Examples Of Totalitarianism In 1984 By George Orwell

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ELEN 1003: Assignment 2 Dean Goldin 1235950 Tutor: Deneo Mfenyana Topic 2: Surveillance As a Control Mechanism Within a Totalitarian State Date of Submission: 4 November 2015 The novel, 1984 by George Orwell, deals with the terrifying idea of a totalitarian future in that Orwell has depicted a society of people whom believe they are being controlled and watched over by the government (Ingsoc) continuously. Various control mechanisms have been implemented, in order to ensure that the people can be convinced that they are being monitored all the time. Thus, Orwell has depicted a Totalitarian state in which there is complete control over the state by the government, owing to the fact the people of Oceania have been forced to believe…show more content…
“A government that subordinates the individual to the state and strictly controls all aspects of life by coercive measures”[8]. There are numerous amounts of times in the novel in which surveillance and monitoring instruments are portrayed. These instruments are in fact mechanisms used by the state to control its people. A sense of anxiety, insecurity and dependency is installed into the citizens of Oceania as they are unsure of when or if they are being watched at any given time. Thus, these people behave in the manner set out by the state out of fear that they are being watched and might get caught acting out against the states rules. Therefore, Orwell has illustrated a totalitarian state which revolves around the fundamental aspect of such a state, which is control, through surveillance and monitoring, as the people obey the state because they are made to believe that they are being monitored one hundred percent of the time. Therefore, this system dehumanizes its citizens as they become psychologically and physically controlled by the state. “There was no way of knowing whether you were being watched at any given moment”[3]. Thus, these people have no choice or any individuality, but they have to follow the rules set out by the state as it is unknown whether or not they are being monitored at any given…show more content…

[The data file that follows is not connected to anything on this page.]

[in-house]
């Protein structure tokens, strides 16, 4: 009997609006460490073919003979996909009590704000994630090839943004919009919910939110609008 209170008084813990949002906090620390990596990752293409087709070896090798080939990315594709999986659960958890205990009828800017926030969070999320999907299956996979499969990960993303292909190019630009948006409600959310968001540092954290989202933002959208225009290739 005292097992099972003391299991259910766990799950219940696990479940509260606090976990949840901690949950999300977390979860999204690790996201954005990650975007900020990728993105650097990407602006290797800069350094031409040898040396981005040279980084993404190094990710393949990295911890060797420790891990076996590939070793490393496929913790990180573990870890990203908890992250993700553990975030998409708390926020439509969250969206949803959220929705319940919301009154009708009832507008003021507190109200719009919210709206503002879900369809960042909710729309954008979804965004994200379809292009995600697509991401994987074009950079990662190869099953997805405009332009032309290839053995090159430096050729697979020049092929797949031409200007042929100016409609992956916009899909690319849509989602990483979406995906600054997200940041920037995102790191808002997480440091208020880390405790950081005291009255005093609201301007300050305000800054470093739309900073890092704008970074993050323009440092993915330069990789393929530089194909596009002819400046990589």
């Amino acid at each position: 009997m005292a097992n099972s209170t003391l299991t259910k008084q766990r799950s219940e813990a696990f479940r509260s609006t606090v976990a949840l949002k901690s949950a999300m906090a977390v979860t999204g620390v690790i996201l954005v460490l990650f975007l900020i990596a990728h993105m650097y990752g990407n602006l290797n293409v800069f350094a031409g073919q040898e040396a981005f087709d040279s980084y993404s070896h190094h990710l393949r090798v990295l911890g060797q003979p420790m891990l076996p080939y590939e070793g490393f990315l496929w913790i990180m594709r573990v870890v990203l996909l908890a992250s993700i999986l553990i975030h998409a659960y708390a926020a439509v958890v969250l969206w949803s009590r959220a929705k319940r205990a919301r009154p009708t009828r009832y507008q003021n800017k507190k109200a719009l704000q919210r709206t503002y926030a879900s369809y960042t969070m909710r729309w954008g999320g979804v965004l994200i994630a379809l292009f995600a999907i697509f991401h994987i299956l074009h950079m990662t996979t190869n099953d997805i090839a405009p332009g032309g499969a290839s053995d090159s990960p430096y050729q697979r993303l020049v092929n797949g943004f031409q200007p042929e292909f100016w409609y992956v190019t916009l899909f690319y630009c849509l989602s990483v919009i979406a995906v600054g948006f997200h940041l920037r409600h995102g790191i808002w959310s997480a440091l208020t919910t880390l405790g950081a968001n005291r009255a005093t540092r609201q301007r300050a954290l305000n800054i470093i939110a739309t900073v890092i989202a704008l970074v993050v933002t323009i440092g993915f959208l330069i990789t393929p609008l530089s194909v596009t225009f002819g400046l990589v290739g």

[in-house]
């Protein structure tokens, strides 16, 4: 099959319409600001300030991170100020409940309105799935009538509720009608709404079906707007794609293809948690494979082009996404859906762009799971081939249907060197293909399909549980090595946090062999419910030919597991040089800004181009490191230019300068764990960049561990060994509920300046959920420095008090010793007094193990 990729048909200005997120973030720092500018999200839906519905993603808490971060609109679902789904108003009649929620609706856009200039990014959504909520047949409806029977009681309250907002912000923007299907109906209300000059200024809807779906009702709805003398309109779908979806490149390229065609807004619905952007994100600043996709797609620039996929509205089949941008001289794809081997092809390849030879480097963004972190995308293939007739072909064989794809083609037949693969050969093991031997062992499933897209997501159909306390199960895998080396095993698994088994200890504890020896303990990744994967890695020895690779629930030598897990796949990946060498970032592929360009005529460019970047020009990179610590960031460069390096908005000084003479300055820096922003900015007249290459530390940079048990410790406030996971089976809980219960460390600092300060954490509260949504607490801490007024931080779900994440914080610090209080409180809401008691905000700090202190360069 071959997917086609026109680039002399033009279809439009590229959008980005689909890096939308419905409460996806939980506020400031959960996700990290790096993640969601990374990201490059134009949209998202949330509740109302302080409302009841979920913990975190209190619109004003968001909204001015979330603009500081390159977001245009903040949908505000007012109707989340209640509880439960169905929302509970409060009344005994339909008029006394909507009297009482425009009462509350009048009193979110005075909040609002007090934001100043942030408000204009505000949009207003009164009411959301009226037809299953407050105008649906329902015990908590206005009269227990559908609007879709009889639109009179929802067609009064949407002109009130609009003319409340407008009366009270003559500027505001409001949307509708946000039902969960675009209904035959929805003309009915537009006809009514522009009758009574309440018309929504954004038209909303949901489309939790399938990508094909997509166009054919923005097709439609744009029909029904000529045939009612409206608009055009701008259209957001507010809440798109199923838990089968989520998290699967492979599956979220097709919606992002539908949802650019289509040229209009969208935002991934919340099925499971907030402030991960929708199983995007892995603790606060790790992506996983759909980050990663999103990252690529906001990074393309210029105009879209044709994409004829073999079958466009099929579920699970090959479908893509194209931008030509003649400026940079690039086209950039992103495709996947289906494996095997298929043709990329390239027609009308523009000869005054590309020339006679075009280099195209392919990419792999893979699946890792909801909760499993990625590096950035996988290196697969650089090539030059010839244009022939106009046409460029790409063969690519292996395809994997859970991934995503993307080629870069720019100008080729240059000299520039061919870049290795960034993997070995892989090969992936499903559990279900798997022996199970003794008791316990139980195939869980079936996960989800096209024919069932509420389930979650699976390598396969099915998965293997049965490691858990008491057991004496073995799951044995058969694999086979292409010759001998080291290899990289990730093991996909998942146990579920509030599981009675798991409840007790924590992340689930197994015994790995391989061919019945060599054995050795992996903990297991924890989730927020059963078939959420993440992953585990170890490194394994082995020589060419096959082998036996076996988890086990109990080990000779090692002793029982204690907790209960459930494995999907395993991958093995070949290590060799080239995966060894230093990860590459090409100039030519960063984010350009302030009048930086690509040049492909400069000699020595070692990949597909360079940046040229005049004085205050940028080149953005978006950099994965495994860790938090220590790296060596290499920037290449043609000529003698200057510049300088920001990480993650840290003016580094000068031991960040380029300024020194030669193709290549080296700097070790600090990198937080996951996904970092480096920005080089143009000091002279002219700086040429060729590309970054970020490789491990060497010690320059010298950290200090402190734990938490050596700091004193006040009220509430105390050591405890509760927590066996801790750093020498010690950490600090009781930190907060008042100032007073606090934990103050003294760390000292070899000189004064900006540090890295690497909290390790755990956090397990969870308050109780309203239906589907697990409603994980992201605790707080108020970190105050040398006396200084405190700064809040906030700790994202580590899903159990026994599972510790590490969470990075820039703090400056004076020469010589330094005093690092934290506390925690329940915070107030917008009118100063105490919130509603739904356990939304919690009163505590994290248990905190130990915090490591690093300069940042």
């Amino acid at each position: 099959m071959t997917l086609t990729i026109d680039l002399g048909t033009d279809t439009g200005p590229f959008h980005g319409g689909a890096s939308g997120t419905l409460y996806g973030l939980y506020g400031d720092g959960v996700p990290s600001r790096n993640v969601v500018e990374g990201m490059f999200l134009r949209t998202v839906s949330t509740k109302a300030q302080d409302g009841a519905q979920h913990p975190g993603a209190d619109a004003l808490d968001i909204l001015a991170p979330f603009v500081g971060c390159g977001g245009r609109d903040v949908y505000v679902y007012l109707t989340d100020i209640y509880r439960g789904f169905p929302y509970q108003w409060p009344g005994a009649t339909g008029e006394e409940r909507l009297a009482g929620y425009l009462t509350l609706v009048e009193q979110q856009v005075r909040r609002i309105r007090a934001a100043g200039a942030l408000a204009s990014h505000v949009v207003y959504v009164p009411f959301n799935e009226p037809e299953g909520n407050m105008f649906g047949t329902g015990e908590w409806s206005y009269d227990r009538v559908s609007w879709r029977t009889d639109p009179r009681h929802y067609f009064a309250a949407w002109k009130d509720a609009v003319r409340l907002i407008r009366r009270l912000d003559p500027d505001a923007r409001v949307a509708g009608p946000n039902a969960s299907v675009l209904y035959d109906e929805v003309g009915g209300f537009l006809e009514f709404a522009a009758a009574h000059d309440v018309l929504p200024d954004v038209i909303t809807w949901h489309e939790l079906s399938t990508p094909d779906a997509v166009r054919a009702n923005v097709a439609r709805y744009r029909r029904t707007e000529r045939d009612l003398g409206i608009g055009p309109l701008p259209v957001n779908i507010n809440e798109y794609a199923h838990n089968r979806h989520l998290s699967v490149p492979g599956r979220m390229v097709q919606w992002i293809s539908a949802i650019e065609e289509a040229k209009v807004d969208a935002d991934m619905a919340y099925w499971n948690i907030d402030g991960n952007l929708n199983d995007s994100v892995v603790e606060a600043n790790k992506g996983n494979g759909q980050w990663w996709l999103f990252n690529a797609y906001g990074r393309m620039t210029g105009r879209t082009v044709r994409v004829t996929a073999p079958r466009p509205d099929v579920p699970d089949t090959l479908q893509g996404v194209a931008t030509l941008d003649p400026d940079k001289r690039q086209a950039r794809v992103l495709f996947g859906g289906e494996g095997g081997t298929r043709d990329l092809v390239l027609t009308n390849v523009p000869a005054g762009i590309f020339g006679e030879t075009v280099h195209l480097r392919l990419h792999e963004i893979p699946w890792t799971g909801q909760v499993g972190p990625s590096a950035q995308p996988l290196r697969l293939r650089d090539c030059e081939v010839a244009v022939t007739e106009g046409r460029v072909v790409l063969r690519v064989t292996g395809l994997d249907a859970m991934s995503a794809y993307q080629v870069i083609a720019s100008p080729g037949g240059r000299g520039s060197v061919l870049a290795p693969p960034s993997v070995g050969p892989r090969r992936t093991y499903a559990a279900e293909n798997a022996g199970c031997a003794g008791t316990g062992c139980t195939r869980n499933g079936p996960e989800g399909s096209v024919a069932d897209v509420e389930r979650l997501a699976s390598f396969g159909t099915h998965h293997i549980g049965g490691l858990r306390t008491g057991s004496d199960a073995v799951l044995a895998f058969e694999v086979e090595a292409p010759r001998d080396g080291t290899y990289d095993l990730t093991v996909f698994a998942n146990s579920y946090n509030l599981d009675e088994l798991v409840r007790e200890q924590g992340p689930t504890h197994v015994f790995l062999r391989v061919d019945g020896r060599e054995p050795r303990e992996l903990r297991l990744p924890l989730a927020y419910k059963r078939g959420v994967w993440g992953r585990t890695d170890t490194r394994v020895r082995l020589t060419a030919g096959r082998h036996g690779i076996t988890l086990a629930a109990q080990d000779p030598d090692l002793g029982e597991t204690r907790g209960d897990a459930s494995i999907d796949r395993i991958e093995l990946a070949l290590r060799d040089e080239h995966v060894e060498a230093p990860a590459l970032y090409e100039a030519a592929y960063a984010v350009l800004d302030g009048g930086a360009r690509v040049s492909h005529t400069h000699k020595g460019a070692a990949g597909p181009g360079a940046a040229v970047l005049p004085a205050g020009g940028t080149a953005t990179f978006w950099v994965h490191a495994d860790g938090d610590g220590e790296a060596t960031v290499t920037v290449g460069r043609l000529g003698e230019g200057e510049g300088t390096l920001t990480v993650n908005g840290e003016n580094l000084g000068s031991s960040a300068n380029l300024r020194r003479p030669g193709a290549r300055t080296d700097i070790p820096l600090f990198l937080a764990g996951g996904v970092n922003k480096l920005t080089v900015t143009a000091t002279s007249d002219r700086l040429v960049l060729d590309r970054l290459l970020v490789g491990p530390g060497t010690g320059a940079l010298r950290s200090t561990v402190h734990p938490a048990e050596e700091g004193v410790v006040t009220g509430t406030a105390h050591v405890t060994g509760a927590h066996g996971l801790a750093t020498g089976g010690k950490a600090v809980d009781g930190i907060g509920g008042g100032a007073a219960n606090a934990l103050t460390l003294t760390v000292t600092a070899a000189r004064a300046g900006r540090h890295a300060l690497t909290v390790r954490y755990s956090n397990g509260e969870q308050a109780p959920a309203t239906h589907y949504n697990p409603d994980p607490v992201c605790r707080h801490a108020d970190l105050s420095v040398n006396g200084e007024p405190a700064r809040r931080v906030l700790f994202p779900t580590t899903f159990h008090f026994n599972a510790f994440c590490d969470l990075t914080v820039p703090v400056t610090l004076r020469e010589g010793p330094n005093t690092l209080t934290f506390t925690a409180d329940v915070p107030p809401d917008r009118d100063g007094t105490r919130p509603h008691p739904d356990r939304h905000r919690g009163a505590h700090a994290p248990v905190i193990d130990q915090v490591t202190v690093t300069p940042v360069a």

A panopticon a circular shaped building in which the guards are placed in the centre. Thus the guards (the government in Oceania) have full access to every part of the prison and are able to see and hear everything the prisoners (people of Oceania) do or say respectively at any given time via the use of panoptic surveillance devices such as cameras and microphones. The individuals within the prison (people of Oceania) are constricted, restricted and have no freedoms or independency. Thus they are unable to develop into unique, self reliant and thinking humans but rather they form part of the system installed by the state. Therefore, it can be suggested that the prisoners (people of Oceania) become a mere objects or machines of the guards (state). This further backs up the point that Orwell has portrayed a society in which surveillance and monitoring is actually a mechanism of controlling the people’s minds and actions as they think they are constantly being watched. Thus the prisoners (people of Oceania, Winston in particular) do not know if he/she is being monitored at any given time thus they are forced to conform to obeying the state’s

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